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Doers of the Law

Posted Jan 27, 2014 by Colin Nicolson in Everlasting Gospel
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One thing I have discovered over the years is that it is just too easy to blur the distinction between faith and works and that is just how Satan wants it. Some passages in the Bible seem to make it so clear and then others seem to muddy the waters.

For example, here are two texts that appear, on a first reading, to be in conflict with each other.

Romans 2:13  For not the hearers of the law [are] just before God, but the doers of the law shall be justified.

Romans 3:20  Therefore by the deeds of the law there shall no flesh be justified in his sight: for by the law [is] the knowledge of sin.

One is saying that only those who do or keep the law shall be justified and the other is saying the doing or keeping the law will not bring justification. How are we to make any sense of this?

We will look again at Romans 2:13.

For not the hearers of the law [are] just before God, but the doers of the law shall be justified.

Here we have an unqualified statement from the apostle. The doers of the law shall be justified. This statement is positive and it is emphatic. And why wouldn’t it be so? God’s law is God’s righteousness. Keeping it is the whole duty of man according to Solomon in Ecclesiastes 12:13. So, if a man does his whole duty and is a partaker of the righteousness of God, can he be condemned? Not according to what we just read in Romans 2:13. The doers of the law shall be justified, it says. That is unequivocal. Wherever in the universe a being is found who is a doer of the law, that being is just in the sight of God. Consider Adam before he sinned. Up to that point, Adam was just in the sight of God because he was a doer of the law.

Does this mean then, that a man can be saved by his own works? Absolutely not. To understand the text then, we need to understand what doer of the law means. And to understand what doer of the law means we will turn to James 2:10, 11.

10   For whosoever shall keep the whole law, and yet offend in one [point], he is guilty of all.

11   For he that said, Do not commit adultery, said also, Do not kill. Now if thou commit no adultery, yet if thou kill, thou art become a transgressor of the law.

So here is the meaning. If I keep 9 of the commandments perfectly and offend in 1 only, it can be truthfully said that I almost kept the law. But being an almost doer of the law is not being a doer of the law. We just saw that the apostle Paul said that doers of the law shall be justified, not almost doers of the law. There is no justification promised for an almost doer of the law. It is only promised for a doer of the law.

Some people think that this is unfair and unjust. Where is it unjust? It is simply a statement of how it is. Note here that James does not say that he who breaks just one commandment is as guilty as he who breaks all 10. There are degrees of sin. However, it is a universal truth that he who has broken one commandment has broken the law and it is just as impossible for the law to justify him as it would be if he had broken every commandment. So a doer of the law must keep all of the law.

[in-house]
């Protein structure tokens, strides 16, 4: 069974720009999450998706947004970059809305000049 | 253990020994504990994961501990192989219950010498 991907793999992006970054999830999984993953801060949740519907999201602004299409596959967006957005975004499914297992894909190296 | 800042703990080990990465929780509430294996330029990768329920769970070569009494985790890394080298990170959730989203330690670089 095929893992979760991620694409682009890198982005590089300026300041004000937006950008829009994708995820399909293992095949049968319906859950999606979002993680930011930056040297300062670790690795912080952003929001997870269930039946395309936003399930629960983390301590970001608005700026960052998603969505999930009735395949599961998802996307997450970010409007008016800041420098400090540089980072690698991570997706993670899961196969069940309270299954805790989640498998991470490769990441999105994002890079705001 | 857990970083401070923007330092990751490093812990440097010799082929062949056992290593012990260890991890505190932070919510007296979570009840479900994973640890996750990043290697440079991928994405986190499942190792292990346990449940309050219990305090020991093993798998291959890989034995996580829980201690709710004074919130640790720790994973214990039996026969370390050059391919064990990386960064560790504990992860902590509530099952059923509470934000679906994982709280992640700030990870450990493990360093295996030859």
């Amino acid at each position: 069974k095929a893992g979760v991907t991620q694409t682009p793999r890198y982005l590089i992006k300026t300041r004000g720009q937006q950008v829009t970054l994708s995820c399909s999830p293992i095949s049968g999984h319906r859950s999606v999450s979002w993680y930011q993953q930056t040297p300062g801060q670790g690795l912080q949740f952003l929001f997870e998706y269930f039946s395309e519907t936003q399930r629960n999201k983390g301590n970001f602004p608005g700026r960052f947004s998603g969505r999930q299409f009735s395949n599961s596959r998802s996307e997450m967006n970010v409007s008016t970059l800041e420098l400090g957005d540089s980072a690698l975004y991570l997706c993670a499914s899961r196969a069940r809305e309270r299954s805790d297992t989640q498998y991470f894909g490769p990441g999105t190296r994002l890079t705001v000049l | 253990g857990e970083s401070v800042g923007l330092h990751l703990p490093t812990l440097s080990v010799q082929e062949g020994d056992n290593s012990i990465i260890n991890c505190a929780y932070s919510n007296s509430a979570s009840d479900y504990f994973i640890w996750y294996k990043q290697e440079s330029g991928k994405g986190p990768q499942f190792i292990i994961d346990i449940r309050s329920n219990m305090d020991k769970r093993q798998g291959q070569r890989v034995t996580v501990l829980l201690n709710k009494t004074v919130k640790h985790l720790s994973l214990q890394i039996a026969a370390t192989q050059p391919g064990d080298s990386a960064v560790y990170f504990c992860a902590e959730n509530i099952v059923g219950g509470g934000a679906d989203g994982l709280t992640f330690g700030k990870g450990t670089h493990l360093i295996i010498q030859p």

Think about it this way. I am in the city and come to a “don’t walk” signal. I look around. No cars are coming. No policeman in sight so I cross over against the red signal. In the eyes of the law, the only difference between doing that and killing someone is the magnitude of the crime. In both cases I am guilty of breaking the law. Likewise, if I am prepared to wilfully violate one of God’s commandments, it does not matter which one I break as I have put my will above God’s will just as I put my will above the government’s will in crossing against the red signal. I have shown contempt for the Lawgiver and thus I am guilty of breaking God’s law. That is what James 2:10, 11 is saying.

So when we consider the fact that each one of God’s commandments reaches right to the thoughts and intents of the heart, it gives us some idea of what it means to be a doer of the law. It is much more than a dogged determination to keep a commandment when otherwise we would break it. It is more than doggedly keeping a commandment because it is the “right thing to do”. A doer of the law loves to keep the law because it is God’s law, it is God’s righteousness, and not because it is a set of rules that must be obeyed.

Now, if anyone harbours a thought that surely there might be one person who is keeping the law, here is a passage that will soon dispel any such idea.

Romans 3:9-19

9     What then? are we better [than they]? No, in no wise: for we have before proved both Jews and Gentiles, that they are all under sin;

10   As it is written, There is none righteous, no, not one:

11   There is none that understandeth, there is none that seeketh after God.